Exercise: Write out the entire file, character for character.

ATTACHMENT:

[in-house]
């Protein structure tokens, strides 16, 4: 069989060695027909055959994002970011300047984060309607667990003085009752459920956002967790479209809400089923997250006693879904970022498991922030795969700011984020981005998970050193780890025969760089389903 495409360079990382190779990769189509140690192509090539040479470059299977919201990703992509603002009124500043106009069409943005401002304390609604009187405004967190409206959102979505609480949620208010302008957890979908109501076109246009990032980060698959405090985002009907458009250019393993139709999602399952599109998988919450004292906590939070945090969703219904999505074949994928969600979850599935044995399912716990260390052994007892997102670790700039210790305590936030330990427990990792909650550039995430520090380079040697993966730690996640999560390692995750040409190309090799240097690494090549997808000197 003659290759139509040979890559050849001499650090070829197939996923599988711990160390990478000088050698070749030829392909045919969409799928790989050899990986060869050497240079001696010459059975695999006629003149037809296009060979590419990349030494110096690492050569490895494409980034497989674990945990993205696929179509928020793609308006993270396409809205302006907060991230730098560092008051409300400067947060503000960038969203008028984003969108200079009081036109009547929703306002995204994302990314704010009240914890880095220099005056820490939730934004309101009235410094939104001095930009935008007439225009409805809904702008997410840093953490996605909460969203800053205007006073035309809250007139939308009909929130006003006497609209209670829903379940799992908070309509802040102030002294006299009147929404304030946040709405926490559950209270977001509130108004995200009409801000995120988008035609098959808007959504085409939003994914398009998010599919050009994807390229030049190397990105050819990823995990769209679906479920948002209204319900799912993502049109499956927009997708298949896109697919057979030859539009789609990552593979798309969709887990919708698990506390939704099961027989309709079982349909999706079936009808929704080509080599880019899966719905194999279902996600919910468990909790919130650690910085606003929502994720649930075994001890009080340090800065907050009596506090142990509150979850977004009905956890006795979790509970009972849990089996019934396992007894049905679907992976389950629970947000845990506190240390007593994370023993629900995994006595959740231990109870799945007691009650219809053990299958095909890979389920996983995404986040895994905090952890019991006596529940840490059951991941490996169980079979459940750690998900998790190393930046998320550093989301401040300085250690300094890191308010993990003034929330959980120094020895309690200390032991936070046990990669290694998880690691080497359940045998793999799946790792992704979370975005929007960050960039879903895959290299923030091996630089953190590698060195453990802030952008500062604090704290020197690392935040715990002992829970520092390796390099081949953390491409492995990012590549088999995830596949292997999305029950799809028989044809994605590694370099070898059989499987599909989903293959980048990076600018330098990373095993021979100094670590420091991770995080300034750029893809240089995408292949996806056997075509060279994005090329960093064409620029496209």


[in-house]
């Protein structure tokens, strides 16, 4: 069989060695027909055959994002970011300047984060309607667990003085009752459920956002967790479209809400089923997250006693879904970022498991922030795969700011984020981005998970050193780890025969760089389903 495409360079990382190779990769189509140690192509090539040479470059299977919201990703992509603002009124500043106009069409943005401002304390609604009187405004967190409206959102979505609480949620208010302008957890979908109501076109246009990032980060698959405090985002009907458009250019393993139709999602399952599109998988919450004292906590939070945090969703219904999505074949994928969600979850599935044995399912716990260390052994007892997102670790700039210790305590936030330990427990990792909650550039995430520090380079040697993966730690996640999560390692995750040409190309090799240097690494090549997808000197 003659290759139509040979890559050849001499650090070829197939996923599988711990160390990478000088050698070749030829392909045919969409799928790989050899990986060869050497240079001696010459059975695999006629003149037809296009060979590419990349030494110096690492050569490895494409980034497989674990945990993205696929179509928020793609308006993270396409809205302006907060991230730098560092008051409300400067947060503000960038969203008028984003969108200079009081036109009547929703306002995204994302990314704010009240914890880095220099005056820490939730934004309101009235410094939104001095930009935008007439225009409805809904702008997410840093953490996605909460969203800053205007006073035309809250007139939308009909929130006003006497609209209670829903379940799992908070309509802040102030002294006299009147929404304030946040709405926490559950209270977001509130108004995200009409801000995120988008035609098959808007959504085409939003994914398009998010599919050009994807390229030049190397990105050819990823995990769209679906479920948002209204319900799912993502049109499956927009997708298949896109697919057979030859539009789609990552593979798309969709887990919708698990506390939704099961027989309709079982349909999706079936009808929704080509080599880019899966719905194999279902996600919910468990909790919130650690910085606003929502994720649930075994001890009080340090800065907050009596506090142990509150979850977004009905956890006795979790509970009972849990089996019934396992007894049905679907992976389950629970947000845990506190240390007593994370023993629900995994006595959740231990109870799945007691009650219809053990299958095909890979389920996983995404986040895994905090952890019991006596529940840490059951991941490996169980079979459940750690998900998790190393930046998320550093989301401040300085250690300094890191308010993990003034929330959980120094020895309690200390032991936070046990990669290694998880690691080497359940045998793999799946790792992704979370975005929007960050960039879903895959290299923030091996630089953190590698060195453990802030952008500062604090704290020197690392935040715990002992829970520092390796390099081949953390491409492995990012590549088999995830596949292997999305029950799809028989044809994605590694370099070898059989499987599909989903293959980048990076600018330098990373095993021979100094670590420091991770995080300034750029893809240089995408292949996806056997075509060279994005090329960093064409620029496209």